MANILA - Senator Miriam Defensor Santiago said the Supreme Court decision declaring constitutional most of the Reproductive Health (RH) Law is a “triumph of reason over superstition.”
Santiago said she “loves” the high court for facing the “fears of a nation, and swept them away like cobwebs.”
“The Supreme Court opinion is, to quote a landmark case, a decision upon clashing interests resolved exclusively by the force of reason, according to law, without the power of armies, the weight of patronage, or imposing pomp,” she said.
She said she will support any motion for reconsideration on the eight items declared unconstitutional by the high court.
One such provision is section 7 insofar as it “requires private health facilities and non-maternity specialty hospitals and hospitals owned and operated by a religious group to refer patients, not in an emergency or life-threatening case…to another health facility which is conveniently accessible.”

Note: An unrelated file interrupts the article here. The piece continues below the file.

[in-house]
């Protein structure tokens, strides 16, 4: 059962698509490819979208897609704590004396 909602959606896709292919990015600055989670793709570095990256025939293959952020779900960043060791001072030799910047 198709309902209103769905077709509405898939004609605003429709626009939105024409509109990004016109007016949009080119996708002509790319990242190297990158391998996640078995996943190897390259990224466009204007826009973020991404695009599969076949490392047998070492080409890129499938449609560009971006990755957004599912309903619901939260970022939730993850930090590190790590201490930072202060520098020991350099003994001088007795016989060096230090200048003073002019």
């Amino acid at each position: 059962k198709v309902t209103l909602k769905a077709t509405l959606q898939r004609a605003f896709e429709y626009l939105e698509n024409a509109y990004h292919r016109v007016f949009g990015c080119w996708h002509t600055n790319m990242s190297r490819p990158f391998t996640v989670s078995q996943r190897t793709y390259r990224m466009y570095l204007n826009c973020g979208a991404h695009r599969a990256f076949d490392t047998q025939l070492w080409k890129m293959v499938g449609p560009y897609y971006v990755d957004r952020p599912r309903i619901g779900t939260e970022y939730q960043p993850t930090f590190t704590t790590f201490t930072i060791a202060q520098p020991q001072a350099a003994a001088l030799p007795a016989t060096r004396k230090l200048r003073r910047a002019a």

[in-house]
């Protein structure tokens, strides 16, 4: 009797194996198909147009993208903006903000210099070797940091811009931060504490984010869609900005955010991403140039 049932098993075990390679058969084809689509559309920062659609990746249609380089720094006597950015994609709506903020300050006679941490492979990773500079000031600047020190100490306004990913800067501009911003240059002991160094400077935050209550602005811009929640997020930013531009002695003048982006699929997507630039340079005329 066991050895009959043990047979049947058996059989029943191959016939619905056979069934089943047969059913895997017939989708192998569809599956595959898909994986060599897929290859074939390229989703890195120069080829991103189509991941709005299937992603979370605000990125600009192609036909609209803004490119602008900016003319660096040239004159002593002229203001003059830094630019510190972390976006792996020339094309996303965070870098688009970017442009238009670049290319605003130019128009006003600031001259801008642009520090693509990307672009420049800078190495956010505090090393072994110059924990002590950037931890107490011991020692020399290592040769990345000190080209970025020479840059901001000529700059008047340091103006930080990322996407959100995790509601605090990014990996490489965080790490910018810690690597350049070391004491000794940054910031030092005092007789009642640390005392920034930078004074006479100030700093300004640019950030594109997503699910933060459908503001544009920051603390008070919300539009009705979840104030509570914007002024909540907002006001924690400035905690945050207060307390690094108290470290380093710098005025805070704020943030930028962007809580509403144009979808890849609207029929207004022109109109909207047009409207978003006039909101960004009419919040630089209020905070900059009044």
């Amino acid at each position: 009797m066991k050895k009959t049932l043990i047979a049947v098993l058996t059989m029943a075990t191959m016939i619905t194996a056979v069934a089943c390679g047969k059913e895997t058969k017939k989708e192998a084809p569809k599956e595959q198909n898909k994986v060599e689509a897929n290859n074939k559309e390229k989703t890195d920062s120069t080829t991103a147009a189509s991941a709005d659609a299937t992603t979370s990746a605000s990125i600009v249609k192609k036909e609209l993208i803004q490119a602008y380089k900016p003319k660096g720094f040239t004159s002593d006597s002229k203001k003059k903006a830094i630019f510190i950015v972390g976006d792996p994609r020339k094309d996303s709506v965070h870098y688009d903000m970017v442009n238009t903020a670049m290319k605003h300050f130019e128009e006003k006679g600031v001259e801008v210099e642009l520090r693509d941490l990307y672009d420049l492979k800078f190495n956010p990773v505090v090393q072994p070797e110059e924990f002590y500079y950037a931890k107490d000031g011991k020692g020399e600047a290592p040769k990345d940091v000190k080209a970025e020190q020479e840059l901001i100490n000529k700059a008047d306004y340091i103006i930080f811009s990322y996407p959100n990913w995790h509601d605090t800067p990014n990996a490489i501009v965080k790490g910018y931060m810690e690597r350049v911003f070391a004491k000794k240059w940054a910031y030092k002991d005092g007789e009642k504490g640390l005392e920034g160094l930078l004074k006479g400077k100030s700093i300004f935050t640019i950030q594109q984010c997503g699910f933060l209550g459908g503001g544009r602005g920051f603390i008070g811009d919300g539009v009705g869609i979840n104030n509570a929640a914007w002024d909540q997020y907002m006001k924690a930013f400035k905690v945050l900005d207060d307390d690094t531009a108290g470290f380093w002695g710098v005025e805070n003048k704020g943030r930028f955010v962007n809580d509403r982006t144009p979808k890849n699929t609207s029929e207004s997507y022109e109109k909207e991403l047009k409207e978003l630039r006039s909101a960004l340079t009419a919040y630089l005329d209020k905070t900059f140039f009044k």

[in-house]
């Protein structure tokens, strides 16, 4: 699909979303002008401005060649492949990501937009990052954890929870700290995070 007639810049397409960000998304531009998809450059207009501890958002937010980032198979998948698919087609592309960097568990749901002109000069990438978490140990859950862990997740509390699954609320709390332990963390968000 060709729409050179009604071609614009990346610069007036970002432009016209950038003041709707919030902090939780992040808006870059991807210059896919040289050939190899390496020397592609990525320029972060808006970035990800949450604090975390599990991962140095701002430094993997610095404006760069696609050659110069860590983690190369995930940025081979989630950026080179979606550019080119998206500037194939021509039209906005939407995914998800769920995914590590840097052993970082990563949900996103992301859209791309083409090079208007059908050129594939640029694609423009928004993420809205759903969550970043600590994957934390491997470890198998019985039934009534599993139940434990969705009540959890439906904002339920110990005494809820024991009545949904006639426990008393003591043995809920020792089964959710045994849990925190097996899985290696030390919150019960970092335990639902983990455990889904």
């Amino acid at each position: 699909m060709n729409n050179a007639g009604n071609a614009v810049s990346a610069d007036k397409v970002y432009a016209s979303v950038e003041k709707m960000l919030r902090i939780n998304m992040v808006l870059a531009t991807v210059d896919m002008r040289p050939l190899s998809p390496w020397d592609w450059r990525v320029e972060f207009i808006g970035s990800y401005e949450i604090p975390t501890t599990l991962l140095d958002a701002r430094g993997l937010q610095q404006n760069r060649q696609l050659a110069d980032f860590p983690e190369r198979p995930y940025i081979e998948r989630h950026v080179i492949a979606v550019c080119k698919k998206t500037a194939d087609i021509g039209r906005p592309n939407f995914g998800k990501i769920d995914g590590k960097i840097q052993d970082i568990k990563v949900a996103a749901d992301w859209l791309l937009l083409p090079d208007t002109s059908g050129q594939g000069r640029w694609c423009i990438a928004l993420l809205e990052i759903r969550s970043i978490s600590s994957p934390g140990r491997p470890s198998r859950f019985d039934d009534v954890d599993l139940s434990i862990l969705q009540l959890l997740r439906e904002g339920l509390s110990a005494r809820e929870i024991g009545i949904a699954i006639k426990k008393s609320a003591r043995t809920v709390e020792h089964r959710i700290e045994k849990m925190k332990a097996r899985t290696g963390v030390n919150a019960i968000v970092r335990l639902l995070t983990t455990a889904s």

Section 7’s take on “allowing minor parents or minors who have suffered a miscarriage access to modern methods of family planning without written consent from their parents or guardians” was also struck down.
Santiago, a seasoned lawyer and judge, said the law enjoys the presumption of constitutionality. This presumption “dictates that doubt should be resolved in favor of the law; and that the Court should reconcile the law with the Constitution.”
She also noted that the burden of proof is on the one who alleges unconstitutionality.
“In the eight provisions, the petitioners failed to discharge this burden. It is not entirely clear what quantum of proof was applied by the Court to overcome the presumption of constitutionality,” she said.
She said the SC should have given Congress the presumption of good faith in assessing that all its factual issues – where the law was anchored – are correct.
“I am fairly confident that a more exhaustive study of the principles of constitutional law will support a reconsideration of all eight provisions,” she added.